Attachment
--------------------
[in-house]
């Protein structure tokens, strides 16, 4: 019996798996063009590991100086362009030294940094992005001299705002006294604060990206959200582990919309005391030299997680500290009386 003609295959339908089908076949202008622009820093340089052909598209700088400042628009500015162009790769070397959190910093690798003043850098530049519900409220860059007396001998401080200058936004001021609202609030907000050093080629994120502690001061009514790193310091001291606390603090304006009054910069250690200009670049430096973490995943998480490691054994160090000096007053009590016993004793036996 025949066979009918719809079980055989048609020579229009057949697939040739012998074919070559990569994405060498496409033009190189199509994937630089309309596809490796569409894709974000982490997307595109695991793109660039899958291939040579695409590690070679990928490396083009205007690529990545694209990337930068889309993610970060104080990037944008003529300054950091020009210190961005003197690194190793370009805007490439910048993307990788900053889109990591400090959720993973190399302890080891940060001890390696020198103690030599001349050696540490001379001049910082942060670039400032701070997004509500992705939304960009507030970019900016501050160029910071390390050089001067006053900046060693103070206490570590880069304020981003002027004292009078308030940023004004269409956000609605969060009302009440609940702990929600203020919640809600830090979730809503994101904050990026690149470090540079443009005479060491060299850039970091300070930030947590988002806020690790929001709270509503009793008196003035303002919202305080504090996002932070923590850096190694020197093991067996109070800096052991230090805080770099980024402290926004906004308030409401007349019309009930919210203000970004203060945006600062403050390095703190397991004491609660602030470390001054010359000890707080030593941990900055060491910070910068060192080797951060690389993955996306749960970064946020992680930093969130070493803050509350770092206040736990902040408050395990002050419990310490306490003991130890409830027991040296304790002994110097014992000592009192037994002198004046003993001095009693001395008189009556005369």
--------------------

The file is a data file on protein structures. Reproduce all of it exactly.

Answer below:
[in-house]
């Protein structure tokens, strides 16, 4: 019996798996063009590991100086362009030294940094992005001299705002006294604060990206959200582990919309005391030299997680500290009386 003609295959339908089908076949202008622009820093340089052909598209700088400042628009500015162009790769070397959190910093690798003043850098530049519900409220860059007396001998401080200058936004001021609202609030907000050093080629994120502690001061009514790193310091001291606390603090304006009054910069250690200009670049430096973490995943998480490691054994160090000096007053009590016993004793036996 025949066979009918719809079980055989048609020579229009057949697939040739012998074919070559990569994405060498496409033009190189199509994937630089309309596809490796569409894709974000982490997307595109695991793109660039899958291939040579695409590690070679990928490396083009205007690529990545694209990337930068889309993610970060104080990037944008003529300054950091020009210190961005003197690194190793370009805007490439910048993307990788900053889109990591400090959720993973190399302890080891940060001890390696020198103690030599001349050696540490001379001049910082942060670039400032701070997004509500992705939304960009507030970019900016501050160029910071390390050089001067006053900046060693103070206490570590880069304020981003002027004292009078308030940023004004269409956000609605969060009302009440609940702990929600203020919640809600830090979730809503994101904050990026690149470090540079443009005479060491060299850039970091300070930030947590988002806020690790929001709270509503009793008196003035303002919202305080504090996002932070923590850096190694020197093991067996109070800096052991230090805080770099980024402290926004906004308030409401007349019309009930919210203000970004203060945006600062403050390095703190397991004491609660602030470390001054010359000890707080030593941990900055060491910070910068060192080797951060690389993955996306749960970064946020992680930093969130070493803050509350770092206040736990902040408050395990002050419990310490306490003991130890409830027991040296304790002994110097014992000592009192037994002198004046003993001095009693001395008189009556005369």